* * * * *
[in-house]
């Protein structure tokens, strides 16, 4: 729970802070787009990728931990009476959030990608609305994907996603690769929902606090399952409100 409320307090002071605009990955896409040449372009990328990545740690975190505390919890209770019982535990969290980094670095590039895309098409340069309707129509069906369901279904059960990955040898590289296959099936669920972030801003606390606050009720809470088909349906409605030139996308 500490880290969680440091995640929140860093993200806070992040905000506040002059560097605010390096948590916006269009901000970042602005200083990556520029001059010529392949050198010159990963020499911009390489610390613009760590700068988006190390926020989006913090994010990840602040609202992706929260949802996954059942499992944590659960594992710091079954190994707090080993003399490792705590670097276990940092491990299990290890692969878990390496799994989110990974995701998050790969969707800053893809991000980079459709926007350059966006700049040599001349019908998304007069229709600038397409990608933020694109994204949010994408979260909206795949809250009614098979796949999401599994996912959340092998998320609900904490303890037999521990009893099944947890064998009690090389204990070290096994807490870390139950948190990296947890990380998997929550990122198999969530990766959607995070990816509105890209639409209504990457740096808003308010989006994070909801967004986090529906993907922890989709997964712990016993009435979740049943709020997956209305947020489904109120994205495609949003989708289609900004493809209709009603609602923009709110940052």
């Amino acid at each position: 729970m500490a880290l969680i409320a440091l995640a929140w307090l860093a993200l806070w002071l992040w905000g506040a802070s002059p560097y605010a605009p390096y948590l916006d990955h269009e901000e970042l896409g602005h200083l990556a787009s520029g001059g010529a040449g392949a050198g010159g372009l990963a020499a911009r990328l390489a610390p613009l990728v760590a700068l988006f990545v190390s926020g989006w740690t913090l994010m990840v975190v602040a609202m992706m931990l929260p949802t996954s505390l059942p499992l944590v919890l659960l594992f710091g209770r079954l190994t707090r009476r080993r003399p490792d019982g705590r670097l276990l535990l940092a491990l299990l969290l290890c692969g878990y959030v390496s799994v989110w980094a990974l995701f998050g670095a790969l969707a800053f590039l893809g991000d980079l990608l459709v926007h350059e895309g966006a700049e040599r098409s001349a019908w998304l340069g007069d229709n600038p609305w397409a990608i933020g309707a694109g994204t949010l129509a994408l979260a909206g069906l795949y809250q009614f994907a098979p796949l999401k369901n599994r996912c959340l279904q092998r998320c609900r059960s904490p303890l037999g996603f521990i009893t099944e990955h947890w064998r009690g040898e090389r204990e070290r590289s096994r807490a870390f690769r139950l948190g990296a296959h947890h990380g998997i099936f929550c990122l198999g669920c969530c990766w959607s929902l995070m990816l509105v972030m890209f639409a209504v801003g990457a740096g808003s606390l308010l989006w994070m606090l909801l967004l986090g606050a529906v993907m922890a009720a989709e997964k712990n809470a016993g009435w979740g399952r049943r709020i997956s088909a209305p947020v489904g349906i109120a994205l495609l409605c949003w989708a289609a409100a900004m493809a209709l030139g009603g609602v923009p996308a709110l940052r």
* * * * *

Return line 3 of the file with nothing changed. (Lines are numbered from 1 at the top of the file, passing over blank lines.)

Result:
């Amino acid at each position: 729970m500490a880290l969680i409320a440091l995640a929140w307090l860093a993200l806070w002071l992040w905000g506040a802070s002059p560097y605010a605009p390096y948590l916006d990955h269009e901000e970042l896409g602005h200083l990556a787009s520029g001059g010529a040449g392949a050198g010159g372009l990963a020499a911009r990328l390489a610390p613009l990728v760590a700068l988006f990545v190390s926020g989006w740690t913090l994010m990840v975190v602040a609202m992706m931990l929260p949802t996954s505390l059942p499992l944590v919890l659960l594992f710091g209770r079954l190994t707090r009476r080993r003399p490792d019982g705590r670097l276990l535990l940092a491990l299990l969290l290890c692969g878990y959030v390496s799994v989110w980094a990974l995701f998050g670095a790969l969707a800053f590039l893809g991000d980079l990608l459709v926007h350059e895309g966006a700049e040599r098409s001349a019908w998304l340069g007069d229709n600038p609305w397409a990608i933020g309707a694109g994204t949010l129509a994408l979260a909206g069906l795949y809250q009614f994907a098979p796949l999401k369901n599994r996912c959340l279904q092998r998320c609900r059960s904490p303890l037999g996603f521990i009893t099944e990955h947890w064998r009690g040898e090389r204990e070290r590289s096994r807490a870390f690769r139950l948190g990296a296959h947890h990380g998997i099936f929550c990122l198999g669920c969530c990766w959607s929902l995070m990816l509105v972030m890209f639409a209504v801003g990457a740096g808003s606390l308010l989006w994070m606090l909801l967004l986090g606050a529906v993907m922890a009720a989709e997964k712990n809470a016993g009435w979740g399952r049943r709020i997956s088909a209305p947020v489904g349906i109120a994205l495609l409605c949003w989708a289609a409100a900004m493809a209709l030139g009603g609602v923009p996308a709110l940052r």